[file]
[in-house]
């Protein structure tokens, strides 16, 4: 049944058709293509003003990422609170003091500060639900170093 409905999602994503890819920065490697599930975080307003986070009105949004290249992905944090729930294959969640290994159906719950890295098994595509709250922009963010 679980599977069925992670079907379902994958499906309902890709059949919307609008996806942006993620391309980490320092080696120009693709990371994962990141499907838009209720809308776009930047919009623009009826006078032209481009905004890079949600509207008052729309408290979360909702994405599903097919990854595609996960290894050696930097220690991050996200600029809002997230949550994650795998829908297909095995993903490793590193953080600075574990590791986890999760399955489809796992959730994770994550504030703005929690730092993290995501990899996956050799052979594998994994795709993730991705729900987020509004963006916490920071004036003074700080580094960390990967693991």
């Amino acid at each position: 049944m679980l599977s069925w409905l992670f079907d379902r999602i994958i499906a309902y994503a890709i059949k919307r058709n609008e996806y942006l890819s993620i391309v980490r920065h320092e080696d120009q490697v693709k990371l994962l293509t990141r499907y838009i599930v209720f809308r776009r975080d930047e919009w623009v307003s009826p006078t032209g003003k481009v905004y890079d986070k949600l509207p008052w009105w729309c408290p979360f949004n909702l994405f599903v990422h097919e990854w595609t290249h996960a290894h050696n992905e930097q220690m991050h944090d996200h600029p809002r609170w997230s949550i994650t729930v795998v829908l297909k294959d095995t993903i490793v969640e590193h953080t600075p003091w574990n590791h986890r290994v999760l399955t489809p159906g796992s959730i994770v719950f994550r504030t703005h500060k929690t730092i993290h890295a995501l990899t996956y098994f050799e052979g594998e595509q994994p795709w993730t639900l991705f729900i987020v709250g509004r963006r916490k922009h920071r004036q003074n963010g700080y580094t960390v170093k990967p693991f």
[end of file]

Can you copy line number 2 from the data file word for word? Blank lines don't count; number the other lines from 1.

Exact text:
């Protein structure tokens, strides 16, 4: 049944058709293509003003990422609170003091500060639900170093 409905999602994503890819920065490697599930975080307003986070009105949004290249992905944090729930294959969640290994159906719950890295098994595509709250922009963010 679980599977069925992670079907379902994958499906309902890709059949919307609008996806942006993620391309980490320092080696120009693709990371994962990141499907838009209720809308776009930047919009623009009826006078032209481009905004890079949600509207008052729309408290979360909702994405599903097919990854595609996960290894050696930097220690991050996200600029809002997230949550994650795998829908297909095995993903490793590193953080600075574990590791986890999760399955489809796992959730994770994550504030703005929690730092993290995501990899996956050799052979594998994994795709993730991705729900987020509004963006916490920071004036003074700080580094960390990967693991």